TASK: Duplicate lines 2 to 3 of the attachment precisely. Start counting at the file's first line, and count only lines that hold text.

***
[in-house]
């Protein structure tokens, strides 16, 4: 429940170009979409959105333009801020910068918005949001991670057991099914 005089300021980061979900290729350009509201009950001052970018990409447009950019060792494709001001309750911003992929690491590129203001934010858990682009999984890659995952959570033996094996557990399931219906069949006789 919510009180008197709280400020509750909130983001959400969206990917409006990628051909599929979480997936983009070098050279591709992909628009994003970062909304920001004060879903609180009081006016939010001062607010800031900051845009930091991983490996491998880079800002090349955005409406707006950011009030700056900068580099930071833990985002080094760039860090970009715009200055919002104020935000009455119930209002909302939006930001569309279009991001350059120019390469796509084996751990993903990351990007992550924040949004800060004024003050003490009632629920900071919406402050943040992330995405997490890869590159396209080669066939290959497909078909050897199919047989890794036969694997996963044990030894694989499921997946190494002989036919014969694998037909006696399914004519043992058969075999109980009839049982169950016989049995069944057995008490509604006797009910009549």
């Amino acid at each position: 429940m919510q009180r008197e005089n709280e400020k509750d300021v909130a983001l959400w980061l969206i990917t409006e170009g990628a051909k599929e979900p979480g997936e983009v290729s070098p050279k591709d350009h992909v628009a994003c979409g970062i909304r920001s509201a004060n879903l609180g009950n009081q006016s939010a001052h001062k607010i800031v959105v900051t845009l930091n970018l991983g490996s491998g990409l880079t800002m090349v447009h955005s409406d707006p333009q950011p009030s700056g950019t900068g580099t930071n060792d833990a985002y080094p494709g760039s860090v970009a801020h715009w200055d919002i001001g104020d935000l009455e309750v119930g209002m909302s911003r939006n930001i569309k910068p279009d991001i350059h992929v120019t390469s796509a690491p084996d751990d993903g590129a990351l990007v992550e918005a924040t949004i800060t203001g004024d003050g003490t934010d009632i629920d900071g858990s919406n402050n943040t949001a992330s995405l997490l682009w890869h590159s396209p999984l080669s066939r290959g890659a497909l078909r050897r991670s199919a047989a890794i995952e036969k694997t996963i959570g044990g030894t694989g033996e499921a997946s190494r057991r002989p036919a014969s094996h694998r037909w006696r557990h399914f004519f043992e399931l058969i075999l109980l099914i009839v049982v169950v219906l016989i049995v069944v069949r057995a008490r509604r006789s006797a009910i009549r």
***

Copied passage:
């Protein structure tokens, strides 16, 4: 429940170009979409959105333009801020910068918005949001991670057991099914 005089300021980061979900290729350009509201009950001052970018990409447009950019060792494709001001309750911003992929690491590129203001934010858990682009999984890659995952959570033996094996557990399931219906069949006789 919510009180008197709280400020509750909130983001959400969206990917409006990628051909599929979480997936983009070098050279591709992909628009994003970062909304920001004060879903609180009081006016939010001062607010800031900051845009930091991983490996491998880079800002090349955005409406707006950011009030700056900068580099930071833990985002080094760039860090970009715009200055919002104020935000009455119930209002909302939006930001569309279009991001350059120019390469796509084996751990993903990351990007992550924040949004800060004024003050003490009632629920900071919406402050943040992330995405997490890869590159396209080669066939290959497909078909050897199919047989890794036969694997996963044990030894694989499921997946190494002989036919014969694998037909006696399914004519043992058969075999109980009839049982169950016989049995069944057995008490509604006797009910009549």
């Amino acid at each position: 429940m919510q009180r008197e005089n709280e400020k509750d300021v909130a983001l959400w980061l969206i990917t409006e170009g990628a051909k599929e979900p979480g997936e983009v290729s070098p050279k591709d350009h992909v628009a994003c979409g970062i909304r920001s509201a004060n879903l609180g009950n009081q006016s939010a001052h001062k607010i800031v959105v900051t845009l930091n970018l991983g490996s491998g990409l880079t800002m090349v447009h955005s409406d707006p333009q950011p009030s700056g950019t900068g580099t930071n060792d833990a985002y080094p494709g760039s860090v970009a801020h715009w200055d919002i001001g104020d935000l009455e309750v119930g209002m909302s911003r939006n930001i569309k910068p279009d991001i350059h992929v120019t390469s796509a690491p084996d751990d993903g590129a990351l990007v992550e918005a924040t949004i800060t203001g004024d003050g003490t934010d009632i629920d900071g858990s919406n402050n943040t949001a992330s995405l997490l682009w890869h590159s396209p999984l080669s066939r290959g890659a497909l078909r050897r991670s199919a047989a890794i995952e036969k694997t996963i959570g044990g030894t694989g033996e499921a997946s190494r057991r002989p036919a014969s094996h694998r037909w006696r557990h399914f004519f043992e399931l058969i075999l109980l099914i009839v049982v169950v219906l016989i049995v069944v069949r057995a008490r509604r006789s006797a009910i009549r």